Ean Higgins’ new book, The Hunt for MH370, documents a series of theoretical events that could have combined to a catastrophe.A STARTLING new theory suggests a fire in MH370’s cockpit incinerated the pilot, leaving passengers in a 12-minute death plunge aboard the out-of-control plane.
Malaysia Airlines Flight MH370 took off from Kuala Lumpur on March 8, 2014, and was heading to Beijing with 239 people on board when it disappeared without a trace.
The terrible accident would have happened 40 minutes into the flight, after it reached cruising altitude, according to journalist Ean Higgins’ new book, The Hunt for MH370.
The author said the theory was put to him by amateur aviation sleuth, Mick Gilbert, though there is no evidence to suggest it actually occurred.
In the theoretical scenario, he says the pilot-side windshield heater could have caught fire, burning out some circuits including that of the secondary radar transponder and the ACARS communications system.
Trained for just such emergencies, the pilots could then don their oxygen masks, and cut power to the short-circuiting heater.
OXYGEN GAS TUBE RUPTURES
In the process, though they were not to know it, the pilots could turn off the satellite data unit that makes the electronic handshakes with satellites.
Higgins goes on to claim that as first officer Fariq Abdul Hamid could then concentrate on controlling the aircraft, Captain Zaharie Ahmad Shah fought the fire with an extinguisher, both pilots waiting until the immediate crisis was in hand before making a radio distress call.
Pilots are trained that radio communication is the third priority in such an in-flight emergency, after flying the aircraft and setting a heading to the nearest suitable airport.
The drill is “aviate, navigate, communicate”, and the craft could then be turned back towards Malaysia and set on an autopilot course for Kota Bharu before ground control even knew anything was amiss.
AVIATE, NAVIGATE, COMMUNICATE
Higgins goes on to theorise that somewhere along the line the tube for one of the pilots’ oxygen masks were pulled out of its socket.
The pilot’s oxygen bottle would then fill the cockpit with flammable gas, which could then explode.
Zaharie, since he was not in his seat, would be able to make it out of the cockpit alive, but badly burnt. Fariq, still strapped inside, perished in the inferno.
Higgins then writes that the theoretical fire could weaken the bottom of the windshield and dislodge it, leading to rapid decompression.
This could trigger the oxygen masks to drop, after which passengers would have 12 minutes of air.
IT BECAME A GHOST PLANE
In this wild scenario Zaharie got to one of the portable oxygen bottles and masks available to the crew before hypoxia set in.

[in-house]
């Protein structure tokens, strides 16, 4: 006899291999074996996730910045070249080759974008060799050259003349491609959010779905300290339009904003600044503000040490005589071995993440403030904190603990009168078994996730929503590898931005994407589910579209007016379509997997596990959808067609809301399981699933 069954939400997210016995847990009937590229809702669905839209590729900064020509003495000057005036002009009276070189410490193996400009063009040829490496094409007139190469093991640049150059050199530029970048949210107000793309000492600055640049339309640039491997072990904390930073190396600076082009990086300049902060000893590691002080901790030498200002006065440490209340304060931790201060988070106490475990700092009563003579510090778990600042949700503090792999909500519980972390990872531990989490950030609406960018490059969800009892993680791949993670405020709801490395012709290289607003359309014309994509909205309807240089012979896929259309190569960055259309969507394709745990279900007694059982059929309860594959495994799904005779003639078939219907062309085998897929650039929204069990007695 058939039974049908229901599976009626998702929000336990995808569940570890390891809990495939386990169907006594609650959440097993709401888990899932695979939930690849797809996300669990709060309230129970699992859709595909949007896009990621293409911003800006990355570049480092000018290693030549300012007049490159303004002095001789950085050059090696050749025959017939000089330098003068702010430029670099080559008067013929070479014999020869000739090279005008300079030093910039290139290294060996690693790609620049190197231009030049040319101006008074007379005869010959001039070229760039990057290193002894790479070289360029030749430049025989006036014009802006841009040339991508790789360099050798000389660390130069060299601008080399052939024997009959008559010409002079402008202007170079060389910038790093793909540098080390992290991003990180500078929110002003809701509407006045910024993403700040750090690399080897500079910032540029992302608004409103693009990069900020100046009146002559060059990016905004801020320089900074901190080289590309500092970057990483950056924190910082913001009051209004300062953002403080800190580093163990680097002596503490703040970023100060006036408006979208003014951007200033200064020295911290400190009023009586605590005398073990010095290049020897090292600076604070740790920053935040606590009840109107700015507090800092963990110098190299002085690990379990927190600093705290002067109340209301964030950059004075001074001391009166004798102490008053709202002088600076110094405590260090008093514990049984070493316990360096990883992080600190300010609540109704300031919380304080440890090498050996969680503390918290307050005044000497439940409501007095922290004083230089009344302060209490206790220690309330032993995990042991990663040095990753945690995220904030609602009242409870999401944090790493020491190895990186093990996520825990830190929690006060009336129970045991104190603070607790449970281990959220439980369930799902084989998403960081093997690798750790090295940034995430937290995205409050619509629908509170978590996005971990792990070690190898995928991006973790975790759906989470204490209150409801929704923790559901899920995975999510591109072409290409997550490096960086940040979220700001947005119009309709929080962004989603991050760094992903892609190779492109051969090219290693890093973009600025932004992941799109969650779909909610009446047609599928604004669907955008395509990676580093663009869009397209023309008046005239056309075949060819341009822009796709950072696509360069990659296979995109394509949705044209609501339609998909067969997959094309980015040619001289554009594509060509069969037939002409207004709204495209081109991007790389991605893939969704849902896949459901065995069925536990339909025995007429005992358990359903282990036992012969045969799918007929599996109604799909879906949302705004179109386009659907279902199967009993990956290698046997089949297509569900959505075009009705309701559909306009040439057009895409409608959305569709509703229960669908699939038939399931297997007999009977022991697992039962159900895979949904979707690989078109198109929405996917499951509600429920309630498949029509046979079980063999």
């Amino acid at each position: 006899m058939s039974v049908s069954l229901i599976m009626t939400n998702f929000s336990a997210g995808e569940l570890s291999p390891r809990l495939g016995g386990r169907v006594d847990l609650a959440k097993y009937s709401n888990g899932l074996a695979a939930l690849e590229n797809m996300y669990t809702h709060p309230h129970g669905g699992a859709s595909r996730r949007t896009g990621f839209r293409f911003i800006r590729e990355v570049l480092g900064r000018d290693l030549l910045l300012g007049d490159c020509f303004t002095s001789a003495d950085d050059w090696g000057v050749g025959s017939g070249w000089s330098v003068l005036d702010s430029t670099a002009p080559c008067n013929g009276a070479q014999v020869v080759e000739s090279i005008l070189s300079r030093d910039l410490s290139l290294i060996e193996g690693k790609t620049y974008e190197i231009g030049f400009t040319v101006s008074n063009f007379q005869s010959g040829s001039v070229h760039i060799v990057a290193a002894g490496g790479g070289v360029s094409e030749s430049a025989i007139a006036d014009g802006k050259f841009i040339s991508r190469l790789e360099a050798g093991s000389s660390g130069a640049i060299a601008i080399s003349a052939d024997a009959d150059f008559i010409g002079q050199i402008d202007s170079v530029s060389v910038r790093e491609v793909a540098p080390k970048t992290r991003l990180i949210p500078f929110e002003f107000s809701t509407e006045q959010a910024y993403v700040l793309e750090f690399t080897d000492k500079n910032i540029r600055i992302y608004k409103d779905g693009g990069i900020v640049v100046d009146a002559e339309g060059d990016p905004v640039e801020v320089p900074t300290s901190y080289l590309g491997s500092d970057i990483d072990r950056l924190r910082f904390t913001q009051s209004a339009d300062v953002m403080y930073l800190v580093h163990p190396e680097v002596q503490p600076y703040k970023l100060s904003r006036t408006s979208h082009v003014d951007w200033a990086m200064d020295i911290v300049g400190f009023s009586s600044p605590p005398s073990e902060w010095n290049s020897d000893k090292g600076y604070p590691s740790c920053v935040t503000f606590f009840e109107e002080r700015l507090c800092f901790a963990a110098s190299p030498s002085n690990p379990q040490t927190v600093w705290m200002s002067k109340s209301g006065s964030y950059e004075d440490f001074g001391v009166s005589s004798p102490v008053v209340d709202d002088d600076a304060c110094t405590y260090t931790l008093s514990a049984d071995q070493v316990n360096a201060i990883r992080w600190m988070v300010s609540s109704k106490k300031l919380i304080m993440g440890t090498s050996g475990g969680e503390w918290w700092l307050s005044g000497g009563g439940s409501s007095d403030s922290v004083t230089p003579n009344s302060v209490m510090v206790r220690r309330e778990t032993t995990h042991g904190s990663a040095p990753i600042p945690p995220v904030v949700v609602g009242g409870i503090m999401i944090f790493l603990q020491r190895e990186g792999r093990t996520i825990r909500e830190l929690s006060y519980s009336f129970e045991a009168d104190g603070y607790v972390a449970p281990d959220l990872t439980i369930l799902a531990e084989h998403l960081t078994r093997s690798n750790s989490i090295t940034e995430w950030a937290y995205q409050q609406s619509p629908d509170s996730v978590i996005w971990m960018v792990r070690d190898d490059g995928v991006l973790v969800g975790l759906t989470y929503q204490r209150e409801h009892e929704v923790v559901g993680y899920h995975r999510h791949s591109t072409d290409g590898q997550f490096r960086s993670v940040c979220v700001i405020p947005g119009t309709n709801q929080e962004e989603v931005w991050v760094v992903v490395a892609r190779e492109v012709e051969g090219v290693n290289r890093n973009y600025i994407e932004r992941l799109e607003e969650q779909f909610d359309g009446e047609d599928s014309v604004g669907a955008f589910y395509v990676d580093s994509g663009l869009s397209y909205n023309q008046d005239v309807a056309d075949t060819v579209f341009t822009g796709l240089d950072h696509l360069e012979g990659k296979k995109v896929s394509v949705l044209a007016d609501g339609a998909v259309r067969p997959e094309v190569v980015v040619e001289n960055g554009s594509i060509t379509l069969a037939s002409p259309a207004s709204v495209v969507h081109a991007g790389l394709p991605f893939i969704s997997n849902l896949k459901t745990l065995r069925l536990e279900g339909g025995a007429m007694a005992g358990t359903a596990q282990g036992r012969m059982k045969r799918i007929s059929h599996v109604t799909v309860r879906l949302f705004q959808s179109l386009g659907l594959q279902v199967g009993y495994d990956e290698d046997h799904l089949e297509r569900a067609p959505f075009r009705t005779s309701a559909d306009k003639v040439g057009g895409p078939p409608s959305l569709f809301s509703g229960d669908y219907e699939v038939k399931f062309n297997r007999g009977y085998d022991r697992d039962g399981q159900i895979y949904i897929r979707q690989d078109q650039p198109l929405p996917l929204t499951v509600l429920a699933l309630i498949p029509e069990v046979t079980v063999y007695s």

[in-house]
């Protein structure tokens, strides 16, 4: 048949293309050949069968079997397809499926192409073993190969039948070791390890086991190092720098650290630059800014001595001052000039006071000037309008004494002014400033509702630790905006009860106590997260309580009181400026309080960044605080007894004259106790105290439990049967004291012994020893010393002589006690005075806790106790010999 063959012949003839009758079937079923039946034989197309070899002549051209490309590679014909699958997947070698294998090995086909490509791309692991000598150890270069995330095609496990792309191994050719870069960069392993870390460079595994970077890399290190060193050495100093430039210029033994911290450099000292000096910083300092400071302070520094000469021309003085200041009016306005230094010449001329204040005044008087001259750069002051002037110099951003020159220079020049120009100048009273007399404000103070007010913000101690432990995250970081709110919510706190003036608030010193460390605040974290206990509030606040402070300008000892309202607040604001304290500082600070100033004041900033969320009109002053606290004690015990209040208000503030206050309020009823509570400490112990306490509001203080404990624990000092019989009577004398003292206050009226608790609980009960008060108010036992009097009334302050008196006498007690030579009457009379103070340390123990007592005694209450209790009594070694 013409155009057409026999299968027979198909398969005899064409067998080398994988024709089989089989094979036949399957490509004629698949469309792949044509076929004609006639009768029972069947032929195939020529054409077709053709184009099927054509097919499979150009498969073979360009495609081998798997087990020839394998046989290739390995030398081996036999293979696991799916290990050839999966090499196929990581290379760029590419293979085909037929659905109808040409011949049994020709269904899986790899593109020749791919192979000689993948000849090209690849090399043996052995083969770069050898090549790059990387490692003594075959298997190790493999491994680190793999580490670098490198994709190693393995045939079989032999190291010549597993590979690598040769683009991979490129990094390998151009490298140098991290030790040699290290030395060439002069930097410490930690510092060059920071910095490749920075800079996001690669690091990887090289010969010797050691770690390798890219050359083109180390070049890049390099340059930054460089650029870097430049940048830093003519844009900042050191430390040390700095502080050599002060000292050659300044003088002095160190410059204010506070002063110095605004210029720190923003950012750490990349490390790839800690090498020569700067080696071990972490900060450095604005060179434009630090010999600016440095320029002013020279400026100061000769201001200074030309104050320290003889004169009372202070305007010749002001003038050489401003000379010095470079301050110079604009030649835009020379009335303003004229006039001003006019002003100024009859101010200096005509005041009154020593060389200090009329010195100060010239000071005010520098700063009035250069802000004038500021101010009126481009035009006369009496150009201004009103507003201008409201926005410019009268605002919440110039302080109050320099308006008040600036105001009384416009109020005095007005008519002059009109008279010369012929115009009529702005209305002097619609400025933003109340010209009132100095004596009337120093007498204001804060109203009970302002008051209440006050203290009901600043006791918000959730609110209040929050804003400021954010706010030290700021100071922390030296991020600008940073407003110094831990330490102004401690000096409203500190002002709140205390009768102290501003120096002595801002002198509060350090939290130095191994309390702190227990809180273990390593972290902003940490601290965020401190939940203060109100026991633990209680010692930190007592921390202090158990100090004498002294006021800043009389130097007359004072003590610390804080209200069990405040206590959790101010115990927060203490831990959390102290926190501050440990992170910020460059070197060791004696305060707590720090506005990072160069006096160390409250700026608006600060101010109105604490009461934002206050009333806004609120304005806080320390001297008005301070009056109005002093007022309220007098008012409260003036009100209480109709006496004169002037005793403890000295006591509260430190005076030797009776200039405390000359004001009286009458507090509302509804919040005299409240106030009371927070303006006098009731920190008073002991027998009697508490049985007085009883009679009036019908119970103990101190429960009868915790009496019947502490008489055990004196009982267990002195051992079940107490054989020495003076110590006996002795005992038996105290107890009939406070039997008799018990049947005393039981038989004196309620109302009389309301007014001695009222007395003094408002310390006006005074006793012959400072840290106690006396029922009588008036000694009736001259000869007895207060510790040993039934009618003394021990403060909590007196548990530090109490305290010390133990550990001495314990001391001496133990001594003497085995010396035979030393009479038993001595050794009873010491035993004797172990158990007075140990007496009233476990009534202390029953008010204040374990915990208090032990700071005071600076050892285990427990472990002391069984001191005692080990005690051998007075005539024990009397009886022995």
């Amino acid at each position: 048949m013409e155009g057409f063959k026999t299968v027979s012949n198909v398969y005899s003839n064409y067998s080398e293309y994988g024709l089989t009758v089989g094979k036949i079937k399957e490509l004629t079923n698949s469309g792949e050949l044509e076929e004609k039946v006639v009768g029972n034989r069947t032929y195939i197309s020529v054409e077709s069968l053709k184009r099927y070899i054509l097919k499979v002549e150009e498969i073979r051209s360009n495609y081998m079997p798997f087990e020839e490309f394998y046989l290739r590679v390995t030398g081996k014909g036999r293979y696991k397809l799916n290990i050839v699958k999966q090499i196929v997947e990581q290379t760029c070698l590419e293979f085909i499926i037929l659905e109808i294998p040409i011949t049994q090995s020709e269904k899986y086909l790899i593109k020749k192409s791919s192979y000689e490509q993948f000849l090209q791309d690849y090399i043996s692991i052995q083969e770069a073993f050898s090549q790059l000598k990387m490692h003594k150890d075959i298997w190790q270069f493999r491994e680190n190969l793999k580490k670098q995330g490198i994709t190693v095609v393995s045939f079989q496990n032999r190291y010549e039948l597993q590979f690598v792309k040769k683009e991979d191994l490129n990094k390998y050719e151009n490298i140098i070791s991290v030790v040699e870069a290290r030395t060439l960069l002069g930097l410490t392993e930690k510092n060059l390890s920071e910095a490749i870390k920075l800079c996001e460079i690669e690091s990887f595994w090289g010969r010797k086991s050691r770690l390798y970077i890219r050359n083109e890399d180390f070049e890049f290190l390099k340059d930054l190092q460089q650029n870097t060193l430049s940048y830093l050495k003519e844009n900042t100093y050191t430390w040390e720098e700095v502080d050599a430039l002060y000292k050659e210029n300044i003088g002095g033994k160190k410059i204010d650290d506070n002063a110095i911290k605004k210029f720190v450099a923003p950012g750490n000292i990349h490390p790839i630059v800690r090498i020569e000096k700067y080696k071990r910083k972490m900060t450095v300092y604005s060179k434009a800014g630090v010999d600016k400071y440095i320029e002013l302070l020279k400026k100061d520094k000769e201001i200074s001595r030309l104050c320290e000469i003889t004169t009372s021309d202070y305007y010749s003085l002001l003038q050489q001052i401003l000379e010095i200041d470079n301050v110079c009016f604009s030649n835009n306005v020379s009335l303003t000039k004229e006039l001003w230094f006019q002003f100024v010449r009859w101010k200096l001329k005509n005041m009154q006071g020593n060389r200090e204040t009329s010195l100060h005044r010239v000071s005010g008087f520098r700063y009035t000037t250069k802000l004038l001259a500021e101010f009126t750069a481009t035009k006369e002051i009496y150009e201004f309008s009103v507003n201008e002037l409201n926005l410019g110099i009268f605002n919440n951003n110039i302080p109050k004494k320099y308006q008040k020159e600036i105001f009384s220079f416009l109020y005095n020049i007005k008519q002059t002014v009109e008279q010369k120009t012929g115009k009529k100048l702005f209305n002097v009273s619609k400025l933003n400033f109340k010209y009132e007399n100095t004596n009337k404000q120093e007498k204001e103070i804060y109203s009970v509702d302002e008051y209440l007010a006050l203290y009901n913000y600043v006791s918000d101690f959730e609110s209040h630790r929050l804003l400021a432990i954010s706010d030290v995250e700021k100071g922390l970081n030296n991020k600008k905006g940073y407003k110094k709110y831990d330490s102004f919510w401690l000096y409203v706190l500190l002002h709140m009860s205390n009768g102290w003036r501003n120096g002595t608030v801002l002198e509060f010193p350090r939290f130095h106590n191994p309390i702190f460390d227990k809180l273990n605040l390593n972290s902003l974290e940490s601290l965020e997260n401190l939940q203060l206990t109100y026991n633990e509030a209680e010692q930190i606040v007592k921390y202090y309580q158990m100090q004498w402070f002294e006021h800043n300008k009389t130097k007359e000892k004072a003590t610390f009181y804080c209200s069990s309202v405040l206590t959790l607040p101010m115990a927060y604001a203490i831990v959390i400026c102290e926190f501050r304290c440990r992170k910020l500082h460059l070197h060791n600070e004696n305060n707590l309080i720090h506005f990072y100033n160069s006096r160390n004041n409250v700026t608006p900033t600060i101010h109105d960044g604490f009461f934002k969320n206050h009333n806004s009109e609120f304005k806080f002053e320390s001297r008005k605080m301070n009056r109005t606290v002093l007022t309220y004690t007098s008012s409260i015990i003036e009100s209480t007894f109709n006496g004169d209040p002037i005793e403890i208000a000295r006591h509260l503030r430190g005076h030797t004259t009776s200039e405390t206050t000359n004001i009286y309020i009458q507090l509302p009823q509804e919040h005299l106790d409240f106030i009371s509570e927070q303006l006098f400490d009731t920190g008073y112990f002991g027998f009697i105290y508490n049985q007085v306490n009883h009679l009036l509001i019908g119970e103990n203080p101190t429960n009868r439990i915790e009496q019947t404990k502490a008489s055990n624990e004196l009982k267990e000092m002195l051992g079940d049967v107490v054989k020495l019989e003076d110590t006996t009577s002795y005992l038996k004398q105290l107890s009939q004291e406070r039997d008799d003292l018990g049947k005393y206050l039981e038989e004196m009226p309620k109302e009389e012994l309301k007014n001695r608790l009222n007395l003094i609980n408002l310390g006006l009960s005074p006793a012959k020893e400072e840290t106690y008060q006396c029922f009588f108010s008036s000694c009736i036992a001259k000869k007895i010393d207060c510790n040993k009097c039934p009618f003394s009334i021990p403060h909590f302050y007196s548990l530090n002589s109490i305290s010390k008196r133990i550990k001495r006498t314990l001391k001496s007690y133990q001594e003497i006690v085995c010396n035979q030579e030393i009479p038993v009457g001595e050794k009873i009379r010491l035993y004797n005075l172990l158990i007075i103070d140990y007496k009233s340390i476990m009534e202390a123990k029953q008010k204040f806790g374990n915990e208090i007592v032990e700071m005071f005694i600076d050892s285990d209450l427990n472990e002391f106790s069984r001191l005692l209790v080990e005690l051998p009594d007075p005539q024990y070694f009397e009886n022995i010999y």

With the help of a flight attendant, he would get back into the cockpit to find all communication equipment destroyed.
Then, as he flew over Penang, he would decide to turn northwest, away from built-up areas.
With the flight attendant’s portable oxygen running, and the passengers already either dead or comatose as their air ran out, Zaharie had a terrible decision to make.
He could try for a crash landing, potentially saving himself and the flight attendant, but this would mean endangering hundreds on the ground.
Instead, he pointed the aircraft at the Southern Indian Ocean.
Higgins’ theory may sound far fetched, but it does deal with the question of why the satellite data unit was turned off then came back on.
The pilot will have reactivated it when he got back into the cockpit.
Sleuth Gilbert points to another incident as proof that this new theory has credibility – EgyptAir Flight 667.
On the EgyptAir flight, the crew were waiting for a late passenger when a suspected electrical fault created a small fire.
MH370 – WHAT ARE THE FACTS?
- Malaysia Airlines Flight MH370 took off from Kuala Lumpur and was heading to Beijing with 239 people on board.
- At 12.14am on March 8, 2014, Malaysia Airlines lost contact with MH370 close to Phuket island in the Strait of Malacca.
- Before that, Malaysian authorities believe the last words heard from the plane, from either the pilot or co-pilot, was “Good night Malaysian three seven zero”.
- Satellite “pings” from the aircraft suggest it continued flying for around seven hours when the fuel would have run out.
- Experts have calculated the most likely crash site would be around 1,000 miles west of Perth, Australia.
- But a huge search of the seabed failed to find any wreckage – and there are a number of alternative theories as to its fate.
- A 1,500 page investigative report into the disappearance of MH370 came back with no conclusive explanation for the disappearance.
- Lead investigator Kok Soo Chon said the plane was turned back from its course under manual control.
- Unlawful interference, or hijacking, of the plane was not ruled out.
By Gerard du Cann / The post ” WAITING TO DIE MH370 passengers ‘experienced 12-minute death plunge after cockpit fire incinerated pilot leaving them trapped in out-of-control plane’, new book claims ” appeared first on TheSun.co.uk